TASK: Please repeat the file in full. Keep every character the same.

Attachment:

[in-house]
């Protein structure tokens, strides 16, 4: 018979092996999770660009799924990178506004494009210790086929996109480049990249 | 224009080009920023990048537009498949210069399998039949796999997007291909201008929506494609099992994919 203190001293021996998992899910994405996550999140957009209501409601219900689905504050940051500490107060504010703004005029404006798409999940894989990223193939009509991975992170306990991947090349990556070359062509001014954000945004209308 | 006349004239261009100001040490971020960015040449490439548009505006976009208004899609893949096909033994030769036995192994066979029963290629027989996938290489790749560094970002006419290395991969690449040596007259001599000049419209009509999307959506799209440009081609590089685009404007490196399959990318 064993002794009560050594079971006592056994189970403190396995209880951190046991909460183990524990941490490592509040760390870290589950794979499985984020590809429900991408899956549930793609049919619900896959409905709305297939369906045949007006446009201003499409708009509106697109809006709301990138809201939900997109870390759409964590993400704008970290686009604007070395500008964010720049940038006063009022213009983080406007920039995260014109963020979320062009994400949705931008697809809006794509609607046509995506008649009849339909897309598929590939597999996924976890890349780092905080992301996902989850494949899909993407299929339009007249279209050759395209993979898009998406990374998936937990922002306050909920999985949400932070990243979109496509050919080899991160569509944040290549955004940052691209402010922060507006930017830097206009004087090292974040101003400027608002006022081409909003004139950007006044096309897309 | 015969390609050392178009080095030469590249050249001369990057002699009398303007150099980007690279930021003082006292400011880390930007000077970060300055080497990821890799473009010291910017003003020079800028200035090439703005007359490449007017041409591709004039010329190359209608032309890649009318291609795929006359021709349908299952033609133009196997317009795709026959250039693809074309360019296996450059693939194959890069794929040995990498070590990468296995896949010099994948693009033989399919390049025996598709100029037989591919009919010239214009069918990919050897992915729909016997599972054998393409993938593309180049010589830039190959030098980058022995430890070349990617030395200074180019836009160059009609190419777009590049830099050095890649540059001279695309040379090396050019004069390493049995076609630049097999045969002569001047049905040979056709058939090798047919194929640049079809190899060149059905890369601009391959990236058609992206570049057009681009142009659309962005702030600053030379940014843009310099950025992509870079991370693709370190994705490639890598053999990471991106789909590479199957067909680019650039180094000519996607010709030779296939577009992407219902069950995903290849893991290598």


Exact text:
[in-house]
């Protein structure tokens, strides 16, 4: 018979092996999770660009799924990178506004494009210790086929996109480049990249 | 224009080009920023990048537009498949210069399998039949796999997007291909201008929506494609099992994919 203190001293021996998992899910994405996550999140957009209501409601219900689905504050940051500490107060504010703004005029404006798409999940894989990223193939009509991975992170306990991947090349990556070359062509001014954000945004209308 | 006349004239261009100001040490971020960015040449490439548009505006976009208004899609893949096909033994030769036995192994066979029963290629027989996938290489790749560094970002006419290395991969690449040596007259001599000049419209009509999307959506799209440009081609590089685009404007490196399959990318 064993002794009560050594079971006592056994189970403190396995209880951190046991909460183990524990941490490592509040760390870290589950794979499985984020590809429900991408899956549930793609049919619900896959409905709305297939369906045949007006446009201003499409708009509106697109809006709301990138809201939900997109870390759409964590993400704008970290686009604007070395500008964010720049940038006063009022213009983080406007920039995260014109963020979320062009994400949705931008697809809006794509609607046509995506008649009849339909897309598929590939597999996924976890890349780092905080992301996902989850494949899909993407299929339009007249279209050759395209993979898009998406990374998936937990922002306050909920999985949400932070990243979109496509050919080899991160569509944040290549955004940052691209402010922060507006930017830097206009004087090292974040101003400027608002006022081409909003004139950007006044096309897309 | 015969390609050392178009080095030469590249050249001369990057002699009398303007150099980007690279930021003082006292400011880390930007000077970060300055080497990821890799473009010291910017003003020079800028200035090439703005007359490449007017041409591709004039010329190359209608032309890649009318291609795929006359021709349908299952033609133009196997317009795709026959250039693809074309360019296996450059693939194959890069794929040995990498070590990468296995896949010099994948693009033989399919390049025996598709100029037989591919009919010239214009069918990919050897992915729909016997599972054998393409993938593309180049010589830039190959030098980058022995430890070349990617030395200074180019836009160059009609190419777009590049830099050095890649540059001279695309040379090396050019004069390493049995076609630049097999045969002569001047049905040979056709058939090798047919194929640049079809190899060149059905890369601009391959990236058609992206570049057009681009142009659309962005702030600053030379940014843009310099950025992509870079991370693709370190994705490639890598053999990471991106789909590479199957067909680019650039180094000519996607010709030779296939577009992407219902069950995903290849893991290598």